But in the meantime, even if you are reading it for free online, you still can maintain a print subscription to pay for what you are getting.

One newspaper subscription is one share in your community.

People get mad and cancel their paper. Most of the reasons people cancel their paper are valid at the moment — in that they were part of a bad news story or the delivery was poor. But in the long-term, that decision affects the community, not just us at the newspaper.

Advertising is the biggest investment.

Per industry standards, 20 percent or so of a newspaper’s revenue comes from what you pay for a newspaper. The rest comes from advertising.

U.S. newspaper print advertising revenue was $48.7 billion in 1999. It was $47.4 billion as recently as 2005. In 2010, it was $22.8 billion.

Comparatively, industry projections and estimates show Google earned $1.7 billion last year and will earn $4.7 billion by 2014. Facebook earned $1.73 billion in 2010 and could be at $3.75 billion in 2014. Yahoo, for the same periods, was $1.35 billion and will be $1.64 billion.

So when you buy a home, a couch or a car, or when you join a bank or a health-care facility — do you pause long enough to see if that company invests in your community via the daily newspaper?

I spoke to a group of retirees recently, and the close of my message was this:

Your Vindicator as a printed product will go away some day. It could be years after 2044. It could be 2044. Or it could be sooner.

How long depends not just on staff, but our community.

When was the last time Facebook showcased your grandchild’s sports match?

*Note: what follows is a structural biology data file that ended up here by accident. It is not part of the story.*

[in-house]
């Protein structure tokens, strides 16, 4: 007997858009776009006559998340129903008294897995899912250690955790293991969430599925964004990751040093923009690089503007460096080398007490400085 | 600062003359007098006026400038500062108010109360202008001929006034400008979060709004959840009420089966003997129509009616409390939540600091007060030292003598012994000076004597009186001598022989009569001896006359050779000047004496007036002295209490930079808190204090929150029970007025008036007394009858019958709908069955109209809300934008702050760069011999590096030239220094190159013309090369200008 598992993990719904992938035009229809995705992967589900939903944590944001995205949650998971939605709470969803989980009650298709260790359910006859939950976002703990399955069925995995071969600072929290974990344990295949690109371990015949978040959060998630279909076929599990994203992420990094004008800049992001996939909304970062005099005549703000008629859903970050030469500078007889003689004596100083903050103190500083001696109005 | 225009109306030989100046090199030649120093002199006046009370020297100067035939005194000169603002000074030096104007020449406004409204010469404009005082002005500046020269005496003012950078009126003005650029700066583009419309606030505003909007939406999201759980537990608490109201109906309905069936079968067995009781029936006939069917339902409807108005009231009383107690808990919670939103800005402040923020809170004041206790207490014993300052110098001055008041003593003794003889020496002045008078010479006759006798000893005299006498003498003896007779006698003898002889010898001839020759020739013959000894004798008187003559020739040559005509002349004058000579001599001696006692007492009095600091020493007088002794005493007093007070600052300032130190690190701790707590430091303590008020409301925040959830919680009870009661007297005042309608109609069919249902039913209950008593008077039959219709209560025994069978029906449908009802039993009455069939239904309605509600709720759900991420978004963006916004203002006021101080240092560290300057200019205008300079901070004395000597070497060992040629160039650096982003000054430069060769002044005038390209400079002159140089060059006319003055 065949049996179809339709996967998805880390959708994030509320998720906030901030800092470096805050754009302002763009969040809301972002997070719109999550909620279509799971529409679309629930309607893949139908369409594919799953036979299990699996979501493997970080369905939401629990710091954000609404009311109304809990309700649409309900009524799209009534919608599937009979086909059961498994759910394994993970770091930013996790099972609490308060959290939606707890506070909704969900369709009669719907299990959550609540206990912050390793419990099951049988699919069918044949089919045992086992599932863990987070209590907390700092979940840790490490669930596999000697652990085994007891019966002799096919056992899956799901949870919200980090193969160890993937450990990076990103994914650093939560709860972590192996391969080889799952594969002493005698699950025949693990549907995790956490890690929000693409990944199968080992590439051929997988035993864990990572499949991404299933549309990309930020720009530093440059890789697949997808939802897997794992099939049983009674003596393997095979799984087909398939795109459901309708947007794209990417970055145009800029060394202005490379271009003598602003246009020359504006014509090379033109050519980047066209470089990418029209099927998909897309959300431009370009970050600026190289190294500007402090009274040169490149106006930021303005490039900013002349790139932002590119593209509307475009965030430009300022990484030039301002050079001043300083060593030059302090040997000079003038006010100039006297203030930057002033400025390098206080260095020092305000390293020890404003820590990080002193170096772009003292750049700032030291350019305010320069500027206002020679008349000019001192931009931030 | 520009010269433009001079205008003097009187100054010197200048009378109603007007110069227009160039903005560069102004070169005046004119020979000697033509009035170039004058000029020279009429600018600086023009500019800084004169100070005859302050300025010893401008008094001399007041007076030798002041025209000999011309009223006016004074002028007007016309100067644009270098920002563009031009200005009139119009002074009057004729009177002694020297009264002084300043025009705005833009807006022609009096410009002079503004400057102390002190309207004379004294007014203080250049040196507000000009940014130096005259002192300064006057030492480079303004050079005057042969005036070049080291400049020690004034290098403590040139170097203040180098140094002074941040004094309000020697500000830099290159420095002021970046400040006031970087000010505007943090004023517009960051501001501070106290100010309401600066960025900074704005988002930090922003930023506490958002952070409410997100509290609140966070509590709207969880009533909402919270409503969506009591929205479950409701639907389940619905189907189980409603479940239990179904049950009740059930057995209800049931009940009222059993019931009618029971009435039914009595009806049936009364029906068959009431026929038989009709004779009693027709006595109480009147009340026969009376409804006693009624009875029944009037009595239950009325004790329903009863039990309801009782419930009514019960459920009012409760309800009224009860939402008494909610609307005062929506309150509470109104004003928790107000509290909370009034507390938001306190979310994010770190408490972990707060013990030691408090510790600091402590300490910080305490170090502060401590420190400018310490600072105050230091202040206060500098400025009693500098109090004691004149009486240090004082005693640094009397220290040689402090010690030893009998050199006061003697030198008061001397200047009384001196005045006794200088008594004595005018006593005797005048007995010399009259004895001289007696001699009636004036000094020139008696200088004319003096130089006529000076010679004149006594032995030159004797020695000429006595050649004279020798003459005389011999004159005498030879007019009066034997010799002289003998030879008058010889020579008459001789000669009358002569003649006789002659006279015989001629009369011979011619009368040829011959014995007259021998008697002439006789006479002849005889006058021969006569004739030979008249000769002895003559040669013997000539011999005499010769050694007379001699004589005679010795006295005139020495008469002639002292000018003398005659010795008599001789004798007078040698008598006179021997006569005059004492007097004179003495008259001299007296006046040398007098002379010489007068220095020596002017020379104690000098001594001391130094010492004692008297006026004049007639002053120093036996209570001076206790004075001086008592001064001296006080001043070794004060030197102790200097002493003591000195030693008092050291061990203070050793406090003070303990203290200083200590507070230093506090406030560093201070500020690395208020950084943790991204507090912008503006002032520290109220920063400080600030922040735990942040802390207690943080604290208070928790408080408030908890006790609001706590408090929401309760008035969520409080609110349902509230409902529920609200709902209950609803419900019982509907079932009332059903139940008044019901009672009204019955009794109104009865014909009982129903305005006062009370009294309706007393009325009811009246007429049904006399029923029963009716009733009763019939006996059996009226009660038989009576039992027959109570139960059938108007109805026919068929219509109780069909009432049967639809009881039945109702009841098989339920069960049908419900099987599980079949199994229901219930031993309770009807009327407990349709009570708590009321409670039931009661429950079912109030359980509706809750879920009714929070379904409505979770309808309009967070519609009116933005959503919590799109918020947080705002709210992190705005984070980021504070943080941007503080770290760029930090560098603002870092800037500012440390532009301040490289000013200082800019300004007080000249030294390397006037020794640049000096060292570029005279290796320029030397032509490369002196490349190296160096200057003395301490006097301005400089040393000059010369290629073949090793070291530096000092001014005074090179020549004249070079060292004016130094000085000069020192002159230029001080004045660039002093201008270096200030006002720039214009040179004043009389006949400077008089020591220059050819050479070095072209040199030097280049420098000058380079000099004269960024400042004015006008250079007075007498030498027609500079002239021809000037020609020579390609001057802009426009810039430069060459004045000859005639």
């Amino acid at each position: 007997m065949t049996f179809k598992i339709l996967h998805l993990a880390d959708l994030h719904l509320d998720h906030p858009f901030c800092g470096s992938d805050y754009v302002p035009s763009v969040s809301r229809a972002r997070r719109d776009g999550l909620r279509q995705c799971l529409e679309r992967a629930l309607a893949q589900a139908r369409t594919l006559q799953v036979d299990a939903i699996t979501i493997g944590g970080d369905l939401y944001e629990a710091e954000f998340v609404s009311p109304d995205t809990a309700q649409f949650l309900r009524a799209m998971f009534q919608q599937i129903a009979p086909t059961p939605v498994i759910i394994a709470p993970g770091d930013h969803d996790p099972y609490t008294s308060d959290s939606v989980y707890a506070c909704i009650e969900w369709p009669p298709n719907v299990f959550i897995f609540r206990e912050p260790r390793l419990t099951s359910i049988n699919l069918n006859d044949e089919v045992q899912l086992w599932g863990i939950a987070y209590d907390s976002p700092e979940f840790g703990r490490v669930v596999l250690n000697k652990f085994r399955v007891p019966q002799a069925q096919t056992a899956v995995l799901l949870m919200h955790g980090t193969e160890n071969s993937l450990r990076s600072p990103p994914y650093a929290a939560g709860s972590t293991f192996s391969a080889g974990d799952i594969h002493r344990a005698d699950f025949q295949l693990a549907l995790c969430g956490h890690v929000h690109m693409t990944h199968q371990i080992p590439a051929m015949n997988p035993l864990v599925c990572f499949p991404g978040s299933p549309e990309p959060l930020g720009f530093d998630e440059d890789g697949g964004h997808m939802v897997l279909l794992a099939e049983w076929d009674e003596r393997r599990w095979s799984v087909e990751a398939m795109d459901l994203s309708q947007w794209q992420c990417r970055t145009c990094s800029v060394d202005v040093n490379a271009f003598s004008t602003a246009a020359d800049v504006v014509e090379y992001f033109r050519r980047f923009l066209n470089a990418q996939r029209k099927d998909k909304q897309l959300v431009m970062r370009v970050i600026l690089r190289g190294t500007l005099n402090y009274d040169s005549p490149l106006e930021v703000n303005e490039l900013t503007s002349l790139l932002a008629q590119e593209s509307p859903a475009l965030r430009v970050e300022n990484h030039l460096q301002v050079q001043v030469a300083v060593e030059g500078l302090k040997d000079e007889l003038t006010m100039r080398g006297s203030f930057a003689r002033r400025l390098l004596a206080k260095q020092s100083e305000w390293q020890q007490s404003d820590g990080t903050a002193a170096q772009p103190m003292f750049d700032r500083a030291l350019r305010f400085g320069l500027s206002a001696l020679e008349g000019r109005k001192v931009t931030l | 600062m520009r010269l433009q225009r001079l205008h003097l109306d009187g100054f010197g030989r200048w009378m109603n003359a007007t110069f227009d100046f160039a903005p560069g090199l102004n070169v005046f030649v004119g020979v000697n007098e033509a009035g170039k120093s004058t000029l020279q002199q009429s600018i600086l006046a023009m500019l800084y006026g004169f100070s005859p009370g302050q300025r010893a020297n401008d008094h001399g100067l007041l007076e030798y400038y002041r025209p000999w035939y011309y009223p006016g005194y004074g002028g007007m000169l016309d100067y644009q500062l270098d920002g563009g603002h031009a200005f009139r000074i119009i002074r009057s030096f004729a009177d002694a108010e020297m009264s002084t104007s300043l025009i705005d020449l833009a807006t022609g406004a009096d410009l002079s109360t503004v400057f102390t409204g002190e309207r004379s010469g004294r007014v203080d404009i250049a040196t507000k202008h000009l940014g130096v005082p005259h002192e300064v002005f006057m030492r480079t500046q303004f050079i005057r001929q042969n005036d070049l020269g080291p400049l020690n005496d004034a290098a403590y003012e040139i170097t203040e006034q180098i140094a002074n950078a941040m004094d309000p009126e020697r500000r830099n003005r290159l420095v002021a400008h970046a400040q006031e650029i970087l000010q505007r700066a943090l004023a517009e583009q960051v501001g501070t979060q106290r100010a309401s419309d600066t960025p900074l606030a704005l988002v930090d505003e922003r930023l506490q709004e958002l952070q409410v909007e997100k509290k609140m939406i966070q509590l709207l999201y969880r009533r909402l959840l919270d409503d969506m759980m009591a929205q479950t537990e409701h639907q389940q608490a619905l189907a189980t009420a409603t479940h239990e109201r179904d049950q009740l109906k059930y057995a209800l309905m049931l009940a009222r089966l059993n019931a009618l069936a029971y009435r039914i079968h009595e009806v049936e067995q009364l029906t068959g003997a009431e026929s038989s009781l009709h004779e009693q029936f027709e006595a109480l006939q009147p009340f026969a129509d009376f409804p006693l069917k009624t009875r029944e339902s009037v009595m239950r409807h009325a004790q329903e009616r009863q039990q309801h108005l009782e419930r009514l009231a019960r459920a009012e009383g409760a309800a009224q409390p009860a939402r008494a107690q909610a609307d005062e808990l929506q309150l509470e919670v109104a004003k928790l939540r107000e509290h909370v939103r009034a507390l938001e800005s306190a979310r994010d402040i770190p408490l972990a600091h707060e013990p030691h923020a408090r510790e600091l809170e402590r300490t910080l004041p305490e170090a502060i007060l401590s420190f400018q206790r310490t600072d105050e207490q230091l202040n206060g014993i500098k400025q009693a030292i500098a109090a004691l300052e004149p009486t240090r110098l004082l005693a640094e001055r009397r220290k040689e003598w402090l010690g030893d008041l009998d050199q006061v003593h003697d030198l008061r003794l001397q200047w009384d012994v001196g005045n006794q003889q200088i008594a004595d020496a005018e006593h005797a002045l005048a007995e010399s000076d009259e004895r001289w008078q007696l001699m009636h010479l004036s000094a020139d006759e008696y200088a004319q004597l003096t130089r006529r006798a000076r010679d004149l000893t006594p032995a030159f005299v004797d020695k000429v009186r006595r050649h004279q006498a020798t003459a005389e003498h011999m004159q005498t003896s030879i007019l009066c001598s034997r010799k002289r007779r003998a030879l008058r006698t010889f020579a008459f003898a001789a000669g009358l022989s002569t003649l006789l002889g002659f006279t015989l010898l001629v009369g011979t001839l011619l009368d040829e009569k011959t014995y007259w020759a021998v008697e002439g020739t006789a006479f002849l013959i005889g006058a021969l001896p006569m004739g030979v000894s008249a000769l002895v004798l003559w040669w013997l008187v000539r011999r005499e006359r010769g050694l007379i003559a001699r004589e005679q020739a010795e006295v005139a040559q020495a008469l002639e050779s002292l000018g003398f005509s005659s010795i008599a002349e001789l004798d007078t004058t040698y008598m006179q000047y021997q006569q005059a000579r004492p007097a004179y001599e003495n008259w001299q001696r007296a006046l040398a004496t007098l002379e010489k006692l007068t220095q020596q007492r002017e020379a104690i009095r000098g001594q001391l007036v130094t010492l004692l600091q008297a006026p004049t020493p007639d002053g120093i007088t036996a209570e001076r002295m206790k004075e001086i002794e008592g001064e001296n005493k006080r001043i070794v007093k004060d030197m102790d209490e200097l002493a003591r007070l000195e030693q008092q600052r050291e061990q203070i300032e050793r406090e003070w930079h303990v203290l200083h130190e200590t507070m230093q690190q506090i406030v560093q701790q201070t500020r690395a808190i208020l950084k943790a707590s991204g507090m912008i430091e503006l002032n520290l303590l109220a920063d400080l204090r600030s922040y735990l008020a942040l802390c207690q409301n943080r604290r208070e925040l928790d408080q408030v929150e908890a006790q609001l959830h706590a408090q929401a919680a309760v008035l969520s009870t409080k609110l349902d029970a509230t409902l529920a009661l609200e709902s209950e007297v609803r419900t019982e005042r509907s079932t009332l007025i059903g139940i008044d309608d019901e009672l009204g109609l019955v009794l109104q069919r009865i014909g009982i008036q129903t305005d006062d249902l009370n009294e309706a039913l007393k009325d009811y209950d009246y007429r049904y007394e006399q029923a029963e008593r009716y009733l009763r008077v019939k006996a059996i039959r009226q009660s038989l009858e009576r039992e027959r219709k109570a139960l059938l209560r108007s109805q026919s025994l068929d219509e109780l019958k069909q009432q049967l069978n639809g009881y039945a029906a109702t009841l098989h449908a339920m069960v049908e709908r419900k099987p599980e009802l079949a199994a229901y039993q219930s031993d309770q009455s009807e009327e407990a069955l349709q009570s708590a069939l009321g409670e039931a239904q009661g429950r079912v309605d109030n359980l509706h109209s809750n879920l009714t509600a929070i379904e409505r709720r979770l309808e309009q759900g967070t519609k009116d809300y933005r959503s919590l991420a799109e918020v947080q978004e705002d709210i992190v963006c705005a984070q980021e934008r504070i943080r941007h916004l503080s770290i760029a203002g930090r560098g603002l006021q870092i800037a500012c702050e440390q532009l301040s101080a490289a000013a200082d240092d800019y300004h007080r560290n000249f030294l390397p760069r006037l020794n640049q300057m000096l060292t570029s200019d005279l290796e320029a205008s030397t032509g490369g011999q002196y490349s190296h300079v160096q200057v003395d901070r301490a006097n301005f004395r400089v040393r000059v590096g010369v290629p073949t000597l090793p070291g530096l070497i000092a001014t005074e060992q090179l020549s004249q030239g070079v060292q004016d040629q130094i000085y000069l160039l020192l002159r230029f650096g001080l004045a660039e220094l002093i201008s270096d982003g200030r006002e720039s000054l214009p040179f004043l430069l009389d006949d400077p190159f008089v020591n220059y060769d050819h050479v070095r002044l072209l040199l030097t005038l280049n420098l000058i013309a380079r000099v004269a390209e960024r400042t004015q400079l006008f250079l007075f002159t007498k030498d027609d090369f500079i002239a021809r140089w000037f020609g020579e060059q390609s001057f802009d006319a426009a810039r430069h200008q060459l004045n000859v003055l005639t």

Did Google report your local government’s spending to show you whether or not they properly spent your tax dollars?

Did Yahoo respond to a siren last night and provide you details of what happened?

Remember that, when you choose where to buy a car or house or shop or eat or invest.

Remember that, when you are mad at us and want to cancel The Vindicator. Get mad at us, for sure. We miss stories; we miss your porch. But like most of you would not throw your kid out to the curb, don’t throw your daily newspaper out, either.

Remember that, if you have employees or students. Have you considered a benefit plan that includes a newspaper subscription? Or get a subscription for your 20-something son or daughter. It might not get opened for two weeks. Then one story will catch them. Then another.

Your daily newspaper always has been a shared investment. Each newspaper requires an ownership that tries its best to serve. But it also requires a community to invest.

The T-P may be changing its investment in New Orleans. But in all likelihood, if you check the people expressing concern, you will see they changed their investment first.

How soon more communities experience what New Orleans is feeling is a matter of the investment of that community.

Todd Franko is editor of The Vindicator. He likes emails about stories and our newspaper. Email him at He blogs, too, on

More like this from